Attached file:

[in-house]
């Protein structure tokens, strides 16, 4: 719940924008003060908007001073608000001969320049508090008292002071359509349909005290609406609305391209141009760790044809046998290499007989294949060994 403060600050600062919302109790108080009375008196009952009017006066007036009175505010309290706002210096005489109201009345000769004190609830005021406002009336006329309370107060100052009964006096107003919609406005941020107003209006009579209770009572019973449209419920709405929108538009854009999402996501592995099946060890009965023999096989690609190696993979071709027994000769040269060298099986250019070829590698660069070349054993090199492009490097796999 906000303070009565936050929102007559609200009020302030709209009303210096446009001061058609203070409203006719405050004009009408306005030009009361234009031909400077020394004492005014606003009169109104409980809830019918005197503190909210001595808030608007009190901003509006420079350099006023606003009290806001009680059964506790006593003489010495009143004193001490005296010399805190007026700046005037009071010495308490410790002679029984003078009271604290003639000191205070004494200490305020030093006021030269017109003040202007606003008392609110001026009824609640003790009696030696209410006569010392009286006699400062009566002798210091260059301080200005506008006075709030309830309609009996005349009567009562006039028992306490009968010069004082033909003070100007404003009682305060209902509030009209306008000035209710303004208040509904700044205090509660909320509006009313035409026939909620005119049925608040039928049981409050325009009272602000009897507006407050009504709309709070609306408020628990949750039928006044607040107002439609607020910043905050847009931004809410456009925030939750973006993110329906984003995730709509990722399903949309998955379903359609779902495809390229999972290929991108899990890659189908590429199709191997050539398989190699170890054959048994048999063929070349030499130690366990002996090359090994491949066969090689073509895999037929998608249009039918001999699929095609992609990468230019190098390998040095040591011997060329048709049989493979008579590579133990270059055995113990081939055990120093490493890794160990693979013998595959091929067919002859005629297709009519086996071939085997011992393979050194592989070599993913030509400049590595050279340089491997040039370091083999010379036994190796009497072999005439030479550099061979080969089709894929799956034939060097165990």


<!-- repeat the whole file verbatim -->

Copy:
[in-house]
């Protein structure tokens, strides 16, 4: 719940924008003060908007001073608000001969320049508090008292002071359509349909005290609406609305391209141009760790044809046998290499007989294949060994 403060600050600062919302109790108080009375008196009952009017006066007036009175505010309290706002210096005489109201009345000769004190609830005021406002009336006329309370107060100052009964006096107003919609406005941020107003209006009579209770009572019973449209419920709405929108538009854009999402996501592995099946060890009965023999096989690609190696993979071709027994000769040269060298099986250019070829590698660069070349054993090199492009490097796999 906000303070009565936050929102007559609200009020302030709209009303210096446009001061058609203070409203006719405050004009009408306005030009009361234009031909400077020394004492005014606003009169109104409980809830019918005197503190909210001595808030608007009190901003509006420079350099006023606003009290806001009680059964506790006593003489010495009143004193001490005296010399805190007026700046005037009071010495308490410790002679029984003078009271604290003639000191205070004494200490305020030093006021030269017109003040202007606003008392609110001026009824609640003790009696030696209410006569010392009286006699400062009566002798210091260059301080200005506008006075709030309830309609009996005349009567009562006039028992306490009968010069004082033909003070100007404003009682305060209902509030009209306008000035209710303004208040509904700044205090509660909320509006009313035409026939909620005119049925608040039928049981409050325009009272602000009897507006407050009504709309709070609306408020628990949750039928006044607040107002439609607020910043905050847009931004809410456009925030939750973006993110329906984003995730709509990722399903949309998955379903359609779902495809390229999972290929991108899990890659189908590429199709191997050539398989190699170890054959048994048999063929070349030499130690366990002996090359090994491949066969090689073509895999037929998608249009039918001999699929095609992609990468230019190098390998040095040591011997060329048709049989493979008579590579133990270059055995113990081939055990120093490493890794160990693979013998595959091929067919002859005629297709009519086996071939085997011992393979050194592989070599993913030509400049590595050279340089491997040039370091083999010379036994190796009497072999005439030479550099061979080969089709894929799956034939060097165990």